Guatemala Empower Female Mayan Artisans https://ethicalfashionguatemala.com/ is a website owned by Female Mayan Artisans, This is an important fact for the future for Guatemalan Artisans and the Mayan Culture. Because you will find on Websites in the US selling Handmade Guatemalan Artisan products that are Fakes or Knock-Offs. Photography by: Omar Soumoza San Pedro La Laguna Lake Atitlan Guatemala.
Model: Kaila Tzul Tzul Panajachel Solola
The website Ethical Fashion Guatemala is more than a showcase for Female Mayan Artisans products. Female Mayan Artisans earn more than 80% of the retail selling price of the products sold through this website. In collaboration with DHL World Wide Ethical Fashion Guatemala now provides Global Market Access to Female Mayan Artisans products by providing the Artisans with Global Shipping to over 150 Countries World Wide.
Guatemala Empower Female Mayan Artisans
There are hundreds of Ethical Fashion Brands and Lines of Clothing Companies in Guatemala all making claims of helping Empower Mayan Artisans and Weavers. Ethical Fashion Guatemala has found through extensive research into these claims found that in most cases Female Mayan Artisans remain underpaid for the products they produce. Ethical Fashion Brands continue to pay the Female Mayan Artisans less than 25% of the retail selling price of the products produced by these claimed Ethical Brands.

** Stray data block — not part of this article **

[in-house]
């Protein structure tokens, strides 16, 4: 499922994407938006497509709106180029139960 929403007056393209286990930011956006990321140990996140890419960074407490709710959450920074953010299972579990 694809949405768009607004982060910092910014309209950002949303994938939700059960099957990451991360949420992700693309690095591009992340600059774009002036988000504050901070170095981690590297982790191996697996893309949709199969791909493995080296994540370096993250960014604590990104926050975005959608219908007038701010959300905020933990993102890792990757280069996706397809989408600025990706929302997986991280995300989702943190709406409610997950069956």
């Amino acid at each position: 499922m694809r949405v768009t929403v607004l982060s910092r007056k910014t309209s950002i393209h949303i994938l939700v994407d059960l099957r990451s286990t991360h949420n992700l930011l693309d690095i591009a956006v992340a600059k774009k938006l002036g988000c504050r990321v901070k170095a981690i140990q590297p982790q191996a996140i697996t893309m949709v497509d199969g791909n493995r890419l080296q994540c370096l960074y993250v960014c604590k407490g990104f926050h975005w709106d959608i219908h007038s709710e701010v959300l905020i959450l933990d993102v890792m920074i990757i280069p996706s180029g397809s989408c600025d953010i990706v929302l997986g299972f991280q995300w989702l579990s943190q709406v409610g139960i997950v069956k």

Guatemalan Artisans Are Going After 64,000+ Etsy Products for Copyright Infringement
Ethical Fashion Guatemala decided in August of 2017 to take these facts to the media. Fashionista is a trusted source of fashion news, criticism, and career advice with a monthly readership of more than 2.5 million. As one of the most influential voices covering fashion, Fashionista is an agenda-setter for the industry as well as influential fashion-focused consumers. Fashionista is published by Breaking Media.
Guatemala Female Mayan Artisans
Guatemalan Textiles Are Unique.
People do not buy goods and services. They buy relations, stories, and magic.”
Ethical Fashion Guatemala Textile Co-Operatives follow the Ancient Maya tradition of weaving in which the women had two natural types of cotton to work with, one white and the other light brown, called coruscate, both of which were commonly dyed.
The preparation of cotton for spinning was very burdensome, as it had to be washed and picked clean of seeds. To spin and dye a single ball of yarn can take 14 hours.